Our Long, Endless, Tedious, Counterproductive Obsession with Roads

by Joshua Foust on 5/1/2011

You just knew this was coming, didn’t you?

The money paid to Mr. Arafat bought neither security nor the highway that American officials have long envisioned as a vital route to tie remote border areas to the Afghan government. Instead, it added to the staggering cost of the road, known as the Gardez-Khost Highway, one of the most expensive and troubled transportation projects in Afghanistan. The 64-mile highway, which has yet to be completed, has cost about $121 million so far, with the final price tag expected to reach $176 million — or about $2.8 million a mile — according to American officials. Security alone has cost $43.5 million so far, U.S.A.I.D. officials said.

The vast expenses and unsavory alliances surrounding the highway have become a parable of the corruption and mismanagement that turns so many well-intended development efforts in Afghanistan into sinkholes for the money of American taxpayers, even nine years into the war. The road is one of the most expensive construction projects per mile undertaken by U.S.A.I.D., which has built or rehabilitated hundreds of miles of Afghan highways and has faced delays and cost overruns on similar projects, according to the special inspector general for Afghan reconstruction.

As regular readers here know, I’ve been hammering on this issue for at least three years. It’s probably not productive to rehash every single argument. It is at least important to keep in mind that there is no correlation between road construction and insurgent violence—or, maybe a weak correlation between more roads and more insurgent violence, since roads make it easier to get around.

Indeed, one way to think about roads is in Kunar. Prior to the big push into the northern reaches of the province in 2005-6, and especially before the major push into Nuristan, while militants existed in the area they were neither very concentrated nor could they move very quickly. They had to scale mountains and wend their way along treacherous passes to cross from Chitral into Afghanistan proper.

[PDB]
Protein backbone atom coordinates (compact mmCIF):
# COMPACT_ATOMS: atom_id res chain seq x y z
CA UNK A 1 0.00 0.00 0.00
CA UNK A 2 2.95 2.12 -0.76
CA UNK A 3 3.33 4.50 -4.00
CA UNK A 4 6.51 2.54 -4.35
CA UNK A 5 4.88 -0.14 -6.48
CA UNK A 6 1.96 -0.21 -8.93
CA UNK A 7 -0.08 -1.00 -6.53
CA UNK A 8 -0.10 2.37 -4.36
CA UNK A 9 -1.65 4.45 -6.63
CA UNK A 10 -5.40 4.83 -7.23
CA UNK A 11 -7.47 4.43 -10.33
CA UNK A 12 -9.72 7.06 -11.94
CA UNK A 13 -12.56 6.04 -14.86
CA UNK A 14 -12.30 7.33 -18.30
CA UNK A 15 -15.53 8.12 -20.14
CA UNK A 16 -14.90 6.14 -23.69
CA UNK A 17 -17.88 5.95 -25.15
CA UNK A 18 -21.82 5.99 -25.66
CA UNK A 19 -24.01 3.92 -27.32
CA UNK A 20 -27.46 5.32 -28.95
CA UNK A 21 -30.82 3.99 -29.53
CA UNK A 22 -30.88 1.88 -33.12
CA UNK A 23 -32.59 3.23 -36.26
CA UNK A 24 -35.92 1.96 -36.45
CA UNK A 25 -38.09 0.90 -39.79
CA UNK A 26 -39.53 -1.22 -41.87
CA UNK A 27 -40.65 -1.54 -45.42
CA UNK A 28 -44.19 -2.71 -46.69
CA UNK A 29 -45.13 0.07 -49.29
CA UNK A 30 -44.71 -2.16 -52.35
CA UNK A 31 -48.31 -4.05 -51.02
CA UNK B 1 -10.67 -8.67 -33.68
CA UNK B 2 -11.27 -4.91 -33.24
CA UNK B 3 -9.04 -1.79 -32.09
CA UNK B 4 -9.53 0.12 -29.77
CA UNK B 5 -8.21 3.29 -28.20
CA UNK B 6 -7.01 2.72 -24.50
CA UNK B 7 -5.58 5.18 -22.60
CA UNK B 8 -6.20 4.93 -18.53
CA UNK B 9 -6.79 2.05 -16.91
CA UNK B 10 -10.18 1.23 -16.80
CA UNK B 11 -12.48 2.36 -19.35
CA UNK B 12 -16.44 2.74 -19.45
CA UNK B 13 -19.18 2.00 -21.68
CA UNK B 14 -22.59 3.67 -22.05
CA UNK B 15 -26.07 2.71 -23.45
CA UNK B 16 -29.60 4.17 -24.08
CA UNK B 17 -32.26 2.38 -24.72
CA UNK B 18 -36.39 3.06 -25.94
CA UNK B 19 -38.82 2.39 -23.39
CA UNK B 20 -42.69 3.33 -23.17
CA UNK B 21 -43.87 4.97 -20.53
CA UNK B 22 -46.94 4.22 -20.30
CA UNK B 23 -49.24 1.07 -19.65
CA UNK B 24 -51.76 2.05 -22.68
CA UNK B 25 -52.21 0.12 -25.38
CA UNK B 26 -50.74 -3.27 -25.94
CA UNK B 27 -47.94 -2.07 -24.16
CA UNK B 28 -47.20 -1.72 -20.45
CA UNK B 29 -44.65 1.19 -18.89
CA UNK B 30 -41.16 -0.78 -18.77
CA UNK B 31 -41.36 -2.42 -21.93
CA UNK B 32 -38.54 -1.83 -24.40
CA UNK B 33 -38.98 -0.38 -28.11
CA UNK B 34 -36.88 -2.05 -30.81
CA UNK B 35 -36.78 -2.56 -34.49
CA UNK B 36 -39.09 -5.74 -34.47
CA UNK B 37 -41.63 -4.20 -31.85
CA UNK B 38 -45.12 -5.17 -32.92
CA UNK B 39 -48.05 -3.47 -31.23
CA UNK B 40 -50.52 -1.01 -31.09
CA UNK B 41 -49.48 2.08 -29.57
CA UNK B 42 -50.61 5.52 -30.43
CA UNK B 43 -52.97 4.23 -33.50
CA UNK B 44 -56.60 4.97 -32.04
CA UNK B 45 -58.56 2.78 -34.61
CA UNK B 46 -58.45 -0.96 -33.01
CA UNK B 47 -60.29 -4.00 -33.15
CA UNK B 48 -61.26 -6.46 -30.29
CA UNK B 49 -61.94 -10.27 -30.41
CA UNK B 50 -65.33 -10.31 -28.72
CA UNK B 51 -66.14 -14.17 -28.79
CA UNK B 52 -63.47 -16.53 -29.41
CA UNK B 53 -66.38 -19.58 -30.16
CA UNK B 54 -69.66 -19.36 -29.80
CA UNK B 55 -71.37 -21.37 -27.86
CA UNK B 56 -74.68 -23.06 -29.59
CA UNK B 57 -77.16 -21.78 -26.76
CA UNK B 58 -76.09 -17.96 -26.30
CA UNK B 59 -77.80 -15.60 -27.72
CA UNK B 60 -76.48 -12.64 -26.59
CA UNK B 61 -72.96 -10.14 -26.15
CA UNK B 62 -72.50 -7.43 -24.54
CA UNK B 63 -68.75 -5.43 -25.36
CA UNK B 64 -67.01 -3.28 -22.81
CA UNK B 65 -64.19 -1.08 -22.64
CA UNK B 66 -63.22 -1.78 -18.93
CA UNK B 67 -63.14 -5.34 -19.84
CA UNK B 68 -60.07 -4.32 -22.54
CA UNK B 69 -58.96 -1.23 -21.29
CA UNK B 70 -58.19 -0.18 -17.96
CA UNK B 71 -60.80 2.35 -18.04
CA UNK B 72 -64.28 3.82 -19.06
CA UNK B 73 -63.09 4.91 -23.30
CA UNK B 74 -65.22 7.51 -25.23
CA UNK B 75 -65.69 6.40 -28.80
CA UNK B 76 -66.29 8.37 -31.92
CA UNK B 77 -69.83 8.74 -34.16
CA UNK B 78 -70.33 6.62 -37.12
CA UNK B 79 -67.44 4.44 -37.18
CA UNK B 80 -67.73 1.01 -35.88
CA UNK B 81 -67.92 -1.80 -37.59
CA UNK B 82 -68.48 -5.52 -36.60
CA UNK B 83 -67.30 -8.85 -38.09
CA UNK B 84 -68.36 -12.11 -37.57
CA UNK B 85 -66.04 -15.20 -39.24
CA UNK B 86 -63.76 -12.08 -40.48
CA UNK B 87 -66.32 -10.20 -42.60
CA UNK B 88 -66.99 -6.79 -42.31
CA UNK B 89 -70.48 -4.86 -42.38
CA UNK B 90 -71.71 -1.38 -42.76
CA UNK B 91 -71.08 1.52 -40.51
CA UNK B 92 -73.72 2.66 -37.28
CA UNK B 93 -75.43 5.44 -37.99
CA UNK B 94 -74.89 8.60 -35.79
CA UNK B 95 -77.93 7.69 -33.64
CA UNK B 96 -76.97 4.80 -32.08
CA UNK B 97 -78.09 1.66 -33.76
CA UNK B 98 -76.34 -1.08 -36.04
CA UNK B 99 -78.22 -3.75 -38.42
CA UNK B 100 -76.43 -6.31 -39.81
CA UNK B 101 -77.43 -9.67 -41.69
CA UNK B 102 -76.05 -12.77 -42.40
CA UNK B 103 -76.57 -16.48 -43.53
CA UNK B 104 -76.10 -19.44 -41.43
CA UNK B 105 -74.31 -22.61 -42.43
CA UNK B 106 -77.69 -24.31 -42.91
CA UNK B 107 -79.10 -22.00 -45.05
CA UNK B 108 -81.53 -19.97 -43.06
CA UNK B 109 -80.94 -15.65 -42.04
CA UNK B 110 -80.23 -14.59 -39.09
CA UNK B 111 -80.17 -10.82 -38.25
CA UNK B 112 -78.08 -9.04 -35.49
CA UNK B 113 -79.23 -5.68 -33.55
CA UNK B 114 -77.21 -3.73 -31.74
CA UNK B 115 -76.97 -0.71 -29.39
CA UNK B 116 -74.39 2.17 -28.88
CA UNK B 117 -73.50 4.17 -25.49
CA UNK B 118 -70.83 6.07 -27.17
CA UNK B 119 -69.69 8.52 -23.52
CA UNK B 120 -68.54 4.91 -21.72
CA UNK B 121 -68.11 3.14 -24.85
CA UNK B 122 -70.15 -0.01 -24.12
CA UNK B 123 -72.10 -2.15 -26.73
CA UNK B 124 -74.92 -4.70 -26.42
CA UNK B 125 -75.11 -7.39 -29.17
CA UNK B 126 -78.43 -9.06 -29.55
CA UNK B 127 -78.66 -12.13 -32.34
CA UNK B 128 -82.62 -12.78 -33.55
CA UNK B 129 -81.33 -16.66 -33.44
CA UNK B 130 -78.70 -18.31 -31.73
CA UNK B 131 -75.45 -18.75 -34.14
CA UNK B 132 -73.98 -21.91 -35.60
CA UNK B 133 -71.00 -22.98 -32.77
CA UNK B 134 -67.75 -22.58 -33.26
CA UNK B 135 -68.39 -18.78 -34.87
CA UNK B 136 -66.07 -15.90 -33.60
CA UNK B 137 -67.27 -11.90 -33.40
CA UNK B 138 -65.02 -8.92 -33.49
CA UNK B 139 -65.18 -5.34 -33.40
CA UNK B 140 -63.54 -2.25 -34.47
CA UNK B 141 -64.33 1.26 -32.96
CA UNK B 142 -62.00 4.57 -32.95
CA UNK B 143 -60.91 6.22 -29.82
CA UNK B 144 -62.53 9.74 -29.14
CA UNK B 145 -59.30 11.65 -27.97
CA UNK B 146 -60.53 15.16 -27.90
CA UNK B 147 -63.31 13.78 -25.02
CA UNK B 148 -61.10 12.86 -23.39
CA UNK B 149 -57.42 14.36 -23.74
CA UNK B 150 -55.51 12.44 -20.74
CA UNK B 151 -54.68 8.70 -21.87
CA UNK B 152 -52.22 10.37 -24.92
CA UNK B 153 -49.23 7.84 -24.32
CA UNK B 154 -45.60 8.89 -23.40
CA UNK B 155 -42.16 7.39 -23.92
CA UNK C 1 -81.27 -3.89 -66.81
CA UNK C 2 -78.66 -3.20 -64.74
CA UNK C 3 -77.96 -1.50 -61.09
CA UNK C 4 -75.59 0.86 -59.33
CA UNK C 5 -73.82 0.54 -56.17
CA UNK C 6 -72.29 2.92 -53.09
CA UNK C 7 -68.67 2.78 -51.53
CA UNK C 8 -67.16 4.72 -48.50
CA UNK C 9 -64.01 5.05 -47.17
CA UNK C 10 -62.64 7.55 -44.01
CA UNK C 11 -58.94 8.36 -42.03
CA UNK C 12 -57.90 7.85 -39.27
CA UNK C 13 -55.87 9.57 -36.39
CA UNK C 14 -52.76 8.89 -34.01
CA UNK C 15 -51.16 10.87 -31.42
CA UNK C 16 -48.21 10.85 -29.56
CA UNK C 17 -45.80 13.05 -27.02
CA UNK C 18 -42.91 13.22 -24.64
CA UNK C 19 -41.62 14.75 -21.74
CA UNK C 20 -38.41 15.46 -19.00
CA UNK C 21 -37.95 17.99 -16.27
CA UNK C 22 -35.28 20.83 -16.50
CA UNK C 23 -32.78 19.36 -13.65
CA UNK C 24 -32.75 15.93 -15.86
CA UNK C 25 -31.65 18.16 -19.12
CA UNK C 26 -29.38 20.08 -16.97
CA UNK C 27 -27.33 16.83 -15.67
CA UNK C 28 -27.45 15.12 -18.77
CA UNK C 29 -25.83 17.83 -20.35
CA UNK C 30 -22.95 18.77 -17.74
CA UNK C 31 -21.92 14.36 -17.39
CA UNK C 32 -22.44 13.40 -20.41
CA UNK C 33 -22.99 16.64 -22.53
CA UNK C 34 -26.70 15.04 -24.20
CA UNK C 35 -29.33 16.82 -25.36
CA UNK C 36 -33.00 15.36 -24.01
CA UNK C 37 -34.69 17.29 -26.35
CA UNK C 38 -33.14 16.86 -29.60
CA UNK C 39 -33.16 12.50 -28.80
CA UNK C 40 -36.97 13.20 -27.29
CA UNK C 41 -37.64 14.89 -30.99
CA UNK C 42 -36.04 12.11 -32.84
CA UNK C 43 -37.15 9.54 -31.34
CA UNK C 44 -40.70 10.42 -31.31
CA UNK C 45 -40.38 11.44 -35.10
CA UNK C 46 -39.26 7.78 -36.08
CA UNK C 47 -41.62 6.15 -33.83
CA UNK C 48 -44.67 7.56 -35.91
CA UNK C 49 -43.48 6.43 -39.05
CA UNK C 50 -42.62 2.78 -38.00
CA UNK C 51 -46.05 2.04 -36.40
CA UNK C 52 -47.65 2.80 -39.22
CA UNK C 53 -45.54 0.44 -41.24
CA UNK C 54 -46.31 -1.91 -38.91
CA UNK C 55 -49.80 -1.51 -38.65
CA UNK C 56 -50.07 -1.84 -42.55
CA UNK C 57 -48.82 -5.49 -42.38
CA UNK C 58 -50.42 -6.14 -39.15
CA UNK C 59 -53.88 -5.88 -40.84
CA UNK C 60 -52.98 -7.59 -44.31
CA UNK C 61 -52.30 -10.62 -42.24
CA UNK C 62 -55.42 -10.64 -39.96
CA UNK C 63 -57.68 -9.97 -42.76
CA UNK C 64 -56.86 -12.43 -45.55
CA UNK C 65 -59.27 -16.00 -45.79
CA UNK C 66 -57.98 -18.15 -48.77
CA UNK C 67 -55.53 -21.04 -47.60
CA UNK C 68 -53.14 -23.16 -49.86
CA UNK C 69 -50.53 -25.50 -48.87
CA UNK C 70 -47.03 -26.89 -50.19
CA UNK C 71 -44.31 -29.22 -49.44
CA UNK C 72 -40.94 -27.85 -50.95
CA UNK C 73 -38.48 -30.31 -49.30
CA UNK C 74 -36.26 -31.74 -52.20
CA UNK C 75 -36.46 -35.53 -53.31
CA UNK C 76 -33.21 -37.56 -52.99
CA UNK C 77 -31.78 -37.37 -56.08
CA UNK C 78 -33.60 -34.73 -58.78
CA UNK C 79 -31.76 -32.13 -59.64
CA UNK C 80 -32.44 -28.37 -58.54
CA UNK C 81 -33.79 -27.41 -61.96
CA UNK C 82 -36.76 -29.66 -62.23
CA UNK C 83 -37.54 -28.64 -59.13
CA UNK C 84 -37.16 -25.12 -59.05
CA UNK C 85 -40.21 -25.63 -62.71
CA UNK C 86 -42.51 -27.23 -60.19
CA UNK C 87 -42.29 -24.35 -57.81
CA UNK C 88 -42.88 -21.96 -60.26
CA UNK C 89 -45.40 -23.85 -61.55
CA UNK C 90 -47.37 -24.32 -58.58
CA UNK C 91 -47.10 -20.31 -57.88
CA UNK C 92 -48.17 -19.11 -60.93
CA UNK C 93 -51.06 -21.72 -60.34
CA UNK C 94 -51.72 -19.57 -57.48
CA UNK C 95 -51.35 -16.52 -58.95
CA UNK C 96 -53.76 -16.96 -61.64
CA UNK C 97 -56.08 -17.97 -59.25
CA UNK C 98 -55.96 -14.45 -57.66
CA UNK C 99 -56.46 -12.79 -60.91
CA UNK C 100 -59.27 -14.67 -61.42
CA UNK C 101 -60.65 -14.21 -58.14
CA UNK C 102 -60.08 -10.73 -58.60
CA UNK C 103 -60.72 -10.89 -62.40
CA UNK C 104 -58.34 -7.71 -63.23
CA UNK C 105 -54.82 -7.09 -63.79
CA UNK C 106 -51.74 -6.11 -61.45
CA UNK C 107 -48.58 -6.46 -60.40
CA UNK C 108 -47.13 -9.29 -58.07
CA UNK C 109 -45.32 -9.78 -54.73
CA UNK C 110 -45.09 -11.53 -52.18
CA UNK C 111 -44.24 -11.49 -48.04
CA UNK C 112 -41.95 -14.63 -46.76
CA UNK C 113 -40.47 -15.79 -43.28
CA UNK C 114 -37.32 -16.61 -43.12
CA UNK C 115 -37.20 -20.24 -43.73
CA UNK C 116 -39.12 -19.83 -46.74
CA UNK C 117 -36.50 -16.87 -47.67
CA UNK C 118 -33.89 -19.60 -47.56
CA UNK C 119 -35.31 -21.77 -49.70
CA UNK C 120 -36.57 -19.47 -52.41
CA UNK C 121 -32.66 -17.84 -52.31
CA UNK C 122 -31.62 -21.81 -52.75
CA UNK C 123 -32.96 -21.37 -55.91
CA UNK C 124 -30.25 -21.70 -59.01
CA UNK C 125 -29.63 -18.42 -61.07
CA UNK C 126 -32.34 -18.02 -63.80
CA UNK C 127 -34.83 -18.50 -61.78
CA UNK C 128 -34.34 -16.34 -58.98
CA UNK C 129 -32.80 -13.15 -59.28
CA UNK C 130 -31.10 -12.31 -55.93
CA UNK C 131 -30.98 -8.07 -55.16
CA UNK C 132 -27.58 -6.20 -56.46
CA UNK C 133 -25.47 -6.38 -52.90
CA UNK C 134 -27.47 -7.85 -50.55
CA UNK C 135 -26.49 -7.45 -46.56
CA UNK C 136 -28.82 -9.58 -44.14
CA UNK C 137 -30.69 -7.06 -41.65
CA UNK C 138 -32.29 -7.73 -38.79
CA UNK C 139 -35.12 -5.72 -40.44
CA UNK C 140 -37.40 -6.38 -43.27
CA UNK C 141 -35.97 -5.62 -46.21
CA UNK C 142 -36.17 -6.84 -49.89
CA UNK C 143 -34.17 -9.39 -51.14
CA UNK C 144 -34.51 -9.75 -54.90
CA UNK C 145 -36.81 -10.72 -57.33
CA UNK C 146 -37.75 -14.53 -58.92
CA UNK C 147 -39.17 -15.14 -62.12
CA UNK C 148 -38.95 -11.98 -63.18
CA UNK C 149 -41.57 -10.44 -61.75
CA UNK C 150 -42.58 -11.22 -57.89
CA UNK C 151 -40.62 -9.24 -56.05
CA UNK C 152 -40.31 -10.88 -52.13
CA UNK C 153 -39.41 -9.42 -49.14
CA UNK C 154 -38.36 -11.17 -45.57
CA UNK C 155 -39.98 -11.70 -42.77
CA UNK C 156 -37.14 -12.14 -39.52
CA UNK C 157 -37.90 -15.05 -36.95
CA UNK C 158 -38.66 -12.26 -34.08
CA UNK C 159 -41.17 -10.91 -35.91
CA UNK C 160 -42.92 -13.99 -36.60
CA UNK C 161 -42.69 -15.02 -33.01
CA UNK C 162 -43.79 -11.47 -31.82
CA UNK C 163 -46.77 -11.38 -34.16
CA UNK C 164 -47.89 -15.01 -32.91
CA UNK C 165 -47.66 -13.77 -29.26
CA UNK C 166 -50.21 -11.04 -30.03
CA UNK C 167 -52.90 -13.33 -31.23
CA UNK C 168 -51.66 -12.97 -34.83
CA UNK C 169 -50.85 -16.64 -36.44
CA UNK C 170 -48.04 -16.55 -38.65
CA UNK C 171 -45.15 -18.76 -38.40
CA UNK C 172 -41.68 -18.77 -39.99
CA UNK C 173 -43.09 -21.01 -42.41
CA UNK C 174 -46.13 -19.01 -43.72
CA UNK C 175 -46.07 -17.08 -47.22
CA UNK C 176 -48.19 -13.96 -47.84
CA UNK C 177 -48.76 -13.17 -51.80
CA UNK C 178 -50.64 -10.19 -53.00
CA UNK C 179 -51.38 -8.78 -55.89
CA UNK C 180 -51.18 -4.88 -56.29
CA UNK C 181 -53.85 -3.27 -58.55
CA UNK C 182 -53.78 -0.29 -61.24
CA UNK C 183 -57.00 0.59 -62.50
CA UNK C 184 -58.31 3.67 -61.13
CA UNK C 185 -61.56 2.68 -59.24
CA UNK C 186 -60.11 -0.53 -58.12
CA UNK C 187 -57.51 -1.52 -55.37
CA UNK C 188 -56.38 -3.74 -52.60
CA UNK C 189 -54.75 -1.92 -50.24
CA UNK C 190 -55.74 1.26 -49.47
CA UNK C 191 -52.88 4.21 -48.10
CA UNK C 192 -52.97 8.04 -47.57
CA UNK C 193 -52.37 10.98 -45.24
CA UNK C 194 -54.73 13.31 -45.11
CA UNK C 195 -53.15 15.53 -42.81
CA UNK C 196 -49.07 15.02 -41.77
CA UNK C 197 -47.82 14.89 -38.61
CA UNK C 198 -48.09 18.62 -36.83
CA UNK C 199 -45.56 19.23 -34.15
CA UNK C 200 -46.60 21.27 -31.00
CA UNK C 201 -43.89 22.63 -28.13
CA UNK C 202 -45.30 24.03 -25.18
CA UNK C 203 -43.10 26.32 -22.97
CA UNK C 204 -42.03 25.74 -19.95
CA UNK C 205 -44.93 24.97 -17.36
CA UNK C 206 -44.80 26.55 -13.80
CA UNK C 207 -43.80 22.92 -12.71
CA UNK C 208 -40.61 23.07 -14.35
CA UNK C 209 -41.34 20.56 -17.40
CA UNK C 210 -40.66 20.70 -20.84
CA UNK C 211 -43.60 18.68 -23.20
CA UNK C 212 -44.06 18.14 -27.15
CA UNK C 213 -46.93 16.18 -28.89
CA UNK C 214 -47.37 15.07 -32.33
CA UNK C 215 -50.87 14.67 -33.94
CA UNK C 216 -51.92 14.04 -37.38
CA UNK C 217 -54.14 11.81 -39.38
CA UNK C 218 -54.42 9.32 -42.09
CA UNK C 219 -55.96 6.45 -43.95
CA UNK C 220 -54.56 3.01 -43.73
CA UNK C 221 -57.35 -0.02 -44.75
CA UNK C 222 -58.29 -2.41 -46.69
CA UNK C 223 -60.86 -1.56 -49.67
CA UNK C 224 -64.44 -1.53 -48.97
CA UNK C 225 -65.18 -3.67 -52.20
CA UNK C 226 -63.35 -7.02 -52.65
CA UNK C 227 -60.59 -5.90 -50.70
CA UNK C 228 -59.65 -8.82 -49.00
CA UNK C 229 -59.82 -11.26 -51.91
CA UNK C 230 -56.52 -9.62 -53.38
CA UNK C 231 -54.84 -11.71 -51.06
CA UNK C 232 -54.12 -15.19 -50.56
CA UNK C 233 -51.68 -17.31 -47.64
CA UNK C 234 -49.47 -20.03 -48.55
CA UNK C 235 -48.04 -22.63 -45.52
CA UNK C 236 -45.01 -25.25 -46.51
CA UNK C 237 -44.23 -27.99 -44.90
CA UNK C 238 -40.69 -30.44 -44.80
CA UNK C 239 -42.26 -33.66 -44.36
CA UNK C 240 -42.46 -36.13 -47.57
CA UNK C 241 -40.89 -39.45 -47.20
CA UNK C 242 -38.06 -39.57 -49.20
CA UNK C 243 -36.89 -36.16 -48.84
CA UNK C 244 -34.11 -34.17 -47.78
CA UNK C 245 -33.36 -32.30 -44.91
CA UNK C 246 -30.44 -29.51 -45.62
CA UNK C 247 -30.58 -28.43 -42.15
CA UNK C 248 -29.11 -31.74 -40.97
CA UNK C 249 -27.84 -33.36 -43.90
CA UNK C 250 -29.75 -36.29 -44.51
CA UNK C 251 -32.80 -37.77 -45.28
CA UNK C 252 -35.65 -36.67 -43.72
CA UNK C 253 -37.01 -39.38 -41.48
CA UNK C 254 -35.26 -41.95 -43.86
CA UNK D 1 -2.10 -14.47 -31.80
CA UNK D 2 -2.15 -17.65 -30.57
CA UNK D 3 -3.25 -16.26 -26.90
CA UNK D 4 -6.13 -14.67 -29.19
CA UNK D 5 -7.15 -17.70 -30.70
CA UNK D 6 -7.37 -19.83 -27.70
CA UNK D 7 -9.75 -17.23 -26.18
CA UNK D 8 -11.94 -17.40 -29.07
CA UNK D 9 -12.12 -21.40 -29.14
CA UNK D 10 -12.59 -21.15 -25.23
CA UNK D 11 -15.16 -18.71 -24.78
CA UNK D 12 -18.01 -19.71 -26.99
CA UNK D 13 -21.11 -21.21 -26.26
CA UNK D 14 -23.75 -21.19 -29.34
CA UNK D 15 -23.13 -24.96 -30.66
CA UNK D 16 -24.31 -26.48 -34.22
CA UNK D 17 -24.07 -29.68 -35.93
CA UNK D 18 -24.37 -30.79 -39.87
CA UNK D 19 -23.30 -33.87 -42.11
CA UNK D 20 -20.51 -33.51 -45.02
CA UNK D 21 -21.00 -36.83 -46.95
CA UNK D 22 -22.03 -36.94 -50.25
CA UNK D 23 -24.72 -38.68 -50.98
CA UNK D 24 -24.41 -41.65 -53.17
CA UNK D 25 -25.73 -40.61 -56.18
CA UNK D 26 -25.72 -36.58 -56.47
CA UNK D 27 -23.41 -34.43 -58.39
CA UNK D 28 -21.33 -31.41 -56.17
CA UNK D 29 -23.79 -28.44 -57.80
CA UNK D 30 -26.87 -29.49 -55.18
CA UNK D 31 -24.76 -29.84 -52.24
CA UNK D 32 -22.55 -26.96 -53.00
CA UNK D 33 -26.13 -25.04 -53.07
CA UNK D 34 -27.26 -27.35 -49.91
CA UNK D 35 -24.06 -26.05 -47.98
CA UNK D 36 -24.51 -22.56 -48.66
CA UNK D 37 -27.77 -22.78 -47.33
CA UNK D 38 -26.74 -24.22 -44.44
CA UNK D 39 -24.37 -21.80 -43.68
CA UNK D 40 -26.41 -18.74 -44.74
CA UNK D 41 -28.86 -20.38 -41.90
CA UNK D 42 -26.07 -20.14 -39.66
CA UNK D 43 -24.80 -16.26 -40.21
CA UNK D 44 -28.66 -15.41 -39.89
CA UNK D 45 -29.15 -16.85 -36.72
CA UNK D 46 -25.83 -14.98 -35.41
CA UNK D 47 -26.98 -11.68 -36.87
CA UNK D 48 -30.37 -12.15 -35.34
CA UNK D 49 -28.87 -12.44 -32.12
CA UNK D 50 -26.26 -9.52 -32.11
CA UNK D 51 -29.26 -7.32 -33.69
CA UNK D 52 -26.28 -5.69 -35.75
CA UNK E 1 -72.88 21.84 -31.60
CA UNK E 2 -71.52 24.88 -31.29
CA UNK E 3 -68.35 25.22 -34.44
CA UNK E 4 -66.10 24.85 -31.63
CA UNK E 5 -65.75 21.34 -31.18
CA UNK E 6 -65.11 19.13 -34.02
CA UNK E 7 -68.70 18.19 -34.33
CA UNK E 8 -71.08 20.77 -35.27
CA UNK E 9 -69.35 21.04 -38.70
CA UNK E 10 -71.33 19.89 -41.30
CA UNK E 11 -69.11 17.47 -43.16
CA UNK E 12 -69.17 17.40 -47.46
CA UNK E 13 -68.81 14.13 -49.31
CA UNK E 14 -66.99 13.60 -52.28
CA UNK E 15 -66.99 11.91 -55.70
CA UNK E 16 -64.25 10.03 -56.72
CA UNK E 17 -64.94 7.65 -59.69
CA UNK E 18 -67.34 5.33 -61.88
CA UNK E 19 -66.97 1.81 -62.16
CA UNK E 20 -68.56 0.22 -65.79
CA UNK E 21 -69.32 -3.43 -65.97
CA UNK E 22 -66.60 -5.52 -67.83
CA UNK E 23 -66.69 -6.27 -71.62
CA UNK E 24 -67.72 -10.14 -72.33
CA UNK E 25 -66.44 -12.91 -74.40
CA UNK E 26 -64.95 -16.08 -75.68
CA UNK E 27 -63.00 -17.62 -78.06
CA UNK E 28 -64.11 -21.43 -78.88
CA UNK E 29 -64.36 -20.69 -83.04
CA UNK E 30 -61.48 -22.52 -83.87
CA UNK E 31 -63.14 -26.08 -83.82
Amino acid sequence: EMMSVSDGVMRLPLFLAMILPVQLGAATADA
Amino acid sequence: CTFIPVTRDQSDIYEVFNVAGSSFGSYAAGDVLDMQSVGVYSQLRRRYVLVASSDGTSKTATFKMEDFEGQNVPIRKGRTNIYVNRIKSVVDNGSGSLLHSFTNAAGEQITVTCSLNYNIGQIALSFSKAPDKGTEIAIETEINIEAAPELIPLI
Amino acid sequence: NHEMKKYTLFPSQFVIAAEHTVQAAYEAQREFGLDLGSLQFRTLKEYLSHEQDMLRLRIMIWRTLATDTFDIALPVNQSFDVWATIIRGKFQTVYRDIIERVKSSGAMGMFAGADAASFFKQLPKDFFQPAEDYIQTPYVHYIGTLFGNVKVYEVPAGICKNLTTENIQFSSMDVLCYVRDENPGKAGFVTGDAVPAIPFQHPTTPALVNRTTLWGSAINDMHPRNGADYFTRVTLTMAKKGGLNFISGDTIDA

Over the last six years, we paved a lot of high-traffic areas, and in the process made it easier for a small number of militants to project power across both provinces. For decades, the idea of paving roads has been controversial in Nuristan, with elders fighting over whether they even wanted a connection to the central government (something the Kilcullen-school of COIN ignores: local agency), and then over who gets to collect road taxes from it. In so many ways, from concept to execution, the road paving project was just… well, wrong.

It shouldn’t be a surprise to see the KG-Pass road fail. We have been trying to pave it ever since at least 2007, and it’s never been finished. When Spencer Ackerman visited Khost in 2008, he saw that their years of planning hadn’t yet resulted in an actual road being finished; in the years since, every new unit has promised to have the damned thing built but never quite figured it out.

This Arafat fellow Alyssa Rubin profiles is, indeed, a parable of the war writ large: a counterproductive, untrustworthy figure who feigned authority, received millions of dollars leaving us nothing to show for it, and most likely actively contributed to the insurgency in the area. It is perfectly emblematic of how terribly we’ve planned the war, planned the reconstruction projects we assumed would decrease violence, and followed through on our efforts to gauge effectiveness. It has been a strategy based on wishful thinking and theory no one wants to update to reflect reality, preferring instead the disjointed philosophizing of doctrine gurus speaking in pleasing Commonwealth accents. It is appalling.

But the story of the broken KG-Pass Road project also highlights something else that’s worth bringing up, as a last slap in the face to our planners: Contractors. Check it:

Louis Berger hired an Indian subcontractor, which was a joint venture of two companies, BSC and C&C Construction, to handle the construction, and a South African private security contractor, ISS-Safenet, to provide security. Both sides in turn subcontracted to Afghans like Mr. Arafat, who did not even have a registered company, according to the Afghan Interior Ministry…